Servizio Comunitario di Informazione in materia di Ricerca e Sviluppo - CORDIS

Final Activity Report Summary - SBE (Snowball Earth: Equatorial Glaciations in the Neoproterozoic)

The Neoproterozoic era (~1000-542 Million years ago) was one of the most significant periods in Earth's History. It witnessed the break-up of the supercontinent Rodinia, repeated periods of low latitude glaciation and periods when the Earth's magnetic poles may have wandered far from the geographic poles, to be followed by the Cambrian expansion in the diversity of animal life. The Neoproterozoic geological record shows that at least three times in the Earth's history, there were extreme and catastrophic variations in global climate resulting in global glaciations which reached equatorial latitudes, and may have provided the trigger for the Cambrian explosion of multicellular life forms. The presence of glaciomarine rocks, ie rocks which were deposited from sea level ice-sheets, have been identified in numerous palaeo-continents, with evidence for at least three major glaciations termed the 700-750Ma Sturtian event, the ~635Ma Marinoan event, and the youngest Gaskiers event which occurred approximately 580Ma. The corresponding glacial deposits are often immediately overlying warm water cap carbonate rocks.

This unusual stratigraphic juxtaposition of cold and warm water sedimentary rocks, and the geographically widespread distribution of glacial rocks of similar age led to the first ideas of global glaciation. With the advent of reliable palaeomagnetic data, it is clear that in the Neoproterozoic, glacial rocks were deposited in equatorial latitudes. This led to the development of the different models to explain low latitude glaciation, the most popular of which is the Snowball Earth hypothesis. In this model the Earth went into repeated states of "deep-freeze" for millions of years with complete global freezing and temperatures plummeting to -50 degrees C which in turn would cause the breakdown of the hydrological cycle and an end of photosynthetic life.

The second model is the High Obliquity model whereby the Earth's rotation axis was angled at 54 degrees or more to that of its orbital axis around the Sun. However, restoring obliquity to modern values would require impact with a Mars sized body and the model has clear implications for the stability of our planet on astrophysical levels.

The third model is the Zipper-Rift model which discounts all palaeomagnetic data and states that most of the glacial rocks reported in the literature have been mis-identified and are linked to mass flow deposits as the result of supercontinent rifting. The implications of all these models are immense and potentially catastrophic, yet are based on an extremely small palaeomagnetic dataset and poorly constrained sedimentary record. The overarching objective of this research project was to better constrain Proterozoic palaeogeography and depositional environment of key Neoproterozoic successions.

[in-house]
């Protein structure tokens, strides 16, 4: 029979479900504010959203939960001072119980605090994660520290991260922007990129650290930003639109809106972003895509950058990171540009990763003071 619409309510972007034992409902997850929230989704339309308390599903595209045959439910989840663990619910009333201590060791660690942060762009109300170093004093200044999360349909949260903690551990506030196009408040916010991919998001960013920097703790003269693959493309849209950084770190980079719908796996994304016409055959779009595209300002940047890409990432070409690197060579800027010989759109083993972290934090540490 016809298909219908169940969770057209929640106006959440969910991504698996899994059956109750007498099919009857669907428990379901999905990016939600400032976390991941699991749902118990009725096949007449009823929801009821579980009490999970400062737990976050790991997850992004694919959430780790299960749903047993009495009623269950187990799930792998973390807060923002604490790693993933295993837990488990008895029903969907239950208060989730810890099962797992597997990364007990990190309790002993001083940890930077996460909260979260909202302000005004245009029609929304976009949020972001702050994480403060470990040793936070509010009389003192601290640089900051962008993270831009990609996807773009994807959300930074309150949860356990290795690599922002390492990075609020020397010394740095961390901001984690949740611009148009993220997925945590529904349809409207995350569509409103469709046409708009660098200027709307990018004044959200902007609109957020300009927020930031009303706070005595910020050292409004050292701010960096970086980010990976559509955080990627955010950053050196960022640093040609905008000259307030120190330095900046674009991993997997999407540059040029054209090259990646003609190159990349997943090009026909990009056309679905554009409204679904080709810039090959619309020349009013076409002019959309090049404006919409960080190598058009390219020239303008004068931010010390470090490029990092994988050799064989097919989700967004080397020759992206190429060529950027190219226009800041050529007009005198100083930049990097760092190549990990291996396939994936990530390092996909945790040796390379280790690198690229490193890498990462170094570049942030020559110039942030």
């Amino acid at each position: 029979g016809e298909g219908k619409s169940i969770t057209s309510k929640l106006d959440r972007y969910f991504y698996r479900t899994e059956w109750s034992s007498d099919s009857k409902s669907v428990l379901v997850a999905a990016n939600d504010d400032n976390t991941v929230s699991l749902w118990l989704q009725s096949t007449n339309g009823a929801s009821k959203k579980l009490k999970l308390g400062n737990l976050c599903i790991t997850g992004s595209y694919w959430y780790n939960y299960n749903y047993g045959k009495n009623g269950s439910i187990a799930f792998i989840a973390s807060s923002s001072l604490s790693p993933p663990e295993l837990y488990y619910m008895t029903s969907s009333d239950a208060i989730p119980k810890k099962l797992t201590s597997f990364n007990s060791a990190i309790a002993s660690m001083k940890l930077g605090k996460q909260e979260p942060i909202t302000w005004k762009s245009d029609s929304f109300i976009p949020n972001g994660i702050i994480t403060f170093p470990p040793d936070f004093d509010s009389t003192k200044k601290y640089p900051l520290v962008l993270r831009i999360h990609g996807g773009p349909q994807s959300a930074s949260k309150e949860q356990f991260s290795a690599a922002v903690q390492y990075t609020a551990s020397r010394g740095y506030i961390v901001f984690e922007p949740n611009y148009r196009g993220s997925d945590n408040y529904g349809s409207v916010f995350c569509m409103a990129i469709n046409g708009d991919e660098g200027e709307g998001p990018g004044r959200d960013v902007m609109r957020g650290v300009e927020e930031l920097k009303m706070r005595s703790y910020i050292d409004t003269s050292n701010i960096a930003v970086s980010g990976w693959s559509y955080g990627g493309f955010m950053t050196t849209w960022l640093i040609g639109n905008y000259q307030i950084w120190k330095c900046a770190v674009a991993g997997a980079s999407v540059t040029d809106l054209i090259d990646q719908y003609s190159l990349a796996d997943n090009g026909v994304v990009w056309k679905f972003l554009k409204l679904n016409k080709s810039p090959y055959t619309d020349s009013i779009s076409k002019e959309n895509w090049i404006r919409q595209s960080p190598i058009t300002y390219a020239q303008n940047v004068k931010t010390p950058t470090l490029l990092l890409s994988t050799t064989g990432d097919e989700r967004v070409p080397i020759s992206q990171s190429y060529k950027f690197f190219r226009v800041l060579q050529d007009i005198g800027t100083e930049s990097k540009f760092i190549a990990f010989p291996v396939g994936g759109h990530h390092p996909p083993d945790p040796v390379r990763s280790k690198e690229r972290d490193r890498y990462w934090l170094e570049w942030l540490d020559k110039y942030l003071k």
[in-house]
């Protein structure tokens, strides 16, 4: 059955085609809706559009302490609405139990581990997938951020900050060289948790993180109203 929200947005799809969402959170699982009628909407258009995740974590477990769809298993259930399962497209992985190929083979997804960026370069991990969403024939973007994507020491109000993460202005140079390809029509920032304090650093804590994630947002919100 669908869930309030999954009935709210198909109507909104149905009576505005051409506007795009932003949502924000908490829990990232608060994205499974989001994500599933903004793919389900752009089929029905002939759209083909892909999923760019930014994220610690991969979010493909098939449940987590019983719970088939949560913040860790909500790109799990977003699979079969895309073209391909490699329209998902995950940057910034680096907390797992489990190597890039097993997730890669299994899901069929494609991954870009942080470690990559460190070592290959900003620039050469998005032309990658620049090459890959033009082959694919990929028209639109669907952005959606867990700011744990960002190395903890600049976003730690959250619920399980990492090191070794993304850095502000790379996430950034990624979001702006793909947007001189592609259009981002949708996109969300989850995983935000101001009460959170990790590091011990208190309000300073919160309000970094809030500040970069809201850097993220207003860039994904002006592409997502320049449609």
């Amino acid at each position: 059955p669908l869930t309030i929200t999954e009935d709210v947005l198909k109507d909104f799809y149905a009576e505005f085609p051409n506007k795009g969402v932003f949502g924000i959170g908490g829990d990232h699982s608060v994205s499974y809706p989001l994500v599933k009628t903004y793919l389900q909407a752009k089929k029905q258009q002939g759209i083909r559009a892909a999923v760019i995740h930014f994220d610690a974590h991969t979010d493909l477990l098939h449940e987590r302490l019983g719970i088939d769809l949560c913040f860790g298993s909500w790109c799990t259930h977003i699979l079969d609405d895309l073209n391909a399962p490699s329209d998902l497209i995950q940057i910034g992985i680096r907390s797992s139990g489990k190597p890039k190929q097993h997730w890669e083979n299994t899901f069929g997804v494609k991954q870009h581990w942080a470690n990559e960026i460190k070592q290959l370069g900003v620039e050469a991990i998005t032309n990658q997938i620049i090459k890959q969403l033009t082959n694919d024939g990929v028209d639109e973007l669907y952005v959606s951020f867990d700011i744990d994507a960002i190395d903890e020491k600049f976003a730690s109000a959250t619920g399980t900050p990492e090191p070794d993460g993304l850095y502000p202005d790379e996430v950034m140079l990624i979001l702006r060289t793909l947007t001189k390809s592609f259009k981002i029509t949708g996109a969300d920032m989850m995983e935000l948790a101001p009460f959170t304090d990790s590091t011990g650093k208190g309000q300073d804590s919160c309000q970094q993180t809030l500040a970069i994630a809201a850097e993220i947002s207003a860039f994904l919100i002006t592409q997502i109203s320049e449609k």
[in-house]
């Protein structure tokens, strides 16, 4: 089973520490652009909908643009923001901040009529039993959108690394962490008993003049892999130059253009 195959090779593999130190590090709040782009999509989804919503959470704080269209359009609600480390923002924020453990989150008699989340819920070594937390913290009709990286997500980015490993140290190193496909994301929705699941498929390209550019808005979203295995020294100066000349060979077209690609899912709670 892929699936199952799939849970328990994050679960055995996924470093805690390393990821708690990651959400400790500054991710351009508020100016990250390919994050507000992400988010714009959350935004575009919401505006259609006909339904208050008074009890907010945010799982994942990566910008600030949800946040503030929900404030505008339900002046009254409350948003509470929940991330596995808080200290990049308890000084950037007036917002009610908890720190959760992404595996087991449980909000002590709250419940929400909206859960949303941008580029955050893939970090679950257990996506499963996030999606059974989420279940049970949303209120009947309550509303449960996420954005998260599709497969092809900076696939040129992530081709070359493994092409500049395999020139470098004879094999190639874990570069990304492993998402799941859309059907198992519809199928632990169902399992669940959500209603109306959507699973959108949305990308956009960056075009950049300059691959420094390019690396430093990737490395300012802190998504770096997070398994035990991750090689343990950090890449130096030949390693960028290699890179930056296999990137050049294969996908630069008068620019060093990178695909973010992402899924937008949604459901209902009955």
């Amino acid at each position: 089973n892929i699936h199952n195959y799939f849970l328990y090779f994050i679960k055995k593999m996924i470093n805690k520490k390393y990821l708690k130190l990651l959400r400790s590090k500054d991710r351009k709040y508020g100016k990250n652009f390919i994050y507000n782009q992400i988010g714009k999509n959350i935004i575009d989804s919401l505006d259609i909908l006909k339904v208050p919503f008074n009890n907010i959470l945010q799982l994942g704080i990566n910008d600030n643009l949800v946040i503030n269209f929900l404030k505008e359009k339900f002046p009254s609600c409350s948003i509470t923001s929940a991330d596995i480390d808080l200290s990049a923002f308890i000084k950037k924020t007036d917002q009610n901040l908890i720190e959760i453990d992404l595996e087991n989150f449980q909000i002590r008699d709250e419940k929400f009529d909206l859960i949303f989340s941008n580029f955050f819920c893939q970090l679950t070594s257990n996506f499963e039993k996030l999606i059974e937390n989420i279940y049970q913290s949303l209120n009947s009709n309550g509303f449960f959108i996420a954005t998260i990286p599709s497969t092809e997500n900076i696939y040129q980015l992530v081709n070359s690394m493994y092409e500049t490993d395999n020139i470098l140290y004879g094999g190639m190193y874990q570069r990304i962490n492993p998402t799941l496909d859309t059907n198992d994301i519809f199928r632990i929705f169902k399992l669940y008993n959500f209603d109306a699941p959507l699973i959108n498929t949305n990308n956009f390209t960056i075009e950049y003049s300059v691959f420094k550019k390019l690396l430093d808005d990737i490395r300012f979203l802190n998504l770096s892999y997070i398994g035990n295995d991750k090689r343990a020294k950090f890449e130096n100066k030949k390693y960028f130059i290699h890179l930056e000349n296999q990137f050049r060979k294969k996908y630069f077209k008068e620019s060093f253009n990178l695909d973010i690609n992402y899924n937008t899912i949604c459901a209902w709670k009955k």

Three particular aspects have been addressed. Firstly, palaeogeography and the position of the continents prior to and during glaciation is pivotal to all models. A number of palaeomagnetic studies have been carried out, allowing us to constrain the position of many cratons during key intervals in the Neoproterozoic, and enabling construction of more accurate palaeogeographic models. Secondly, age constraints for the different glacial deposits are extremely poor. Only two have been well dated, yet the Snowball Earth hypothesis requires all to be globally synchronous. Before any meaningful inter or intra cratonic correlation can be made, reliable age data are vital. Using U-Pb Bd analyses we have obtained crucial age constraints for the oldest Neoproterozoic glacial unit in the western Congo.

Thirdly, a much better understanding of smaller scale palaeogeographic setting and tectonic relationships between the cratons is required to understand the sedimentary systems, ice-sheet flows, continental margins and plate interactions detailed geochemical and isotopic studies of the sedimentary basis are required. Whole rock major and trace element analyses, combined detailed sedimentary provenance analyses and isotope geochemistry have been carried out on a number of key sequences.

Reported by

University of Edinburgh
Old College South Bridge
EH1 1HN Edinburgh
United Kingdom
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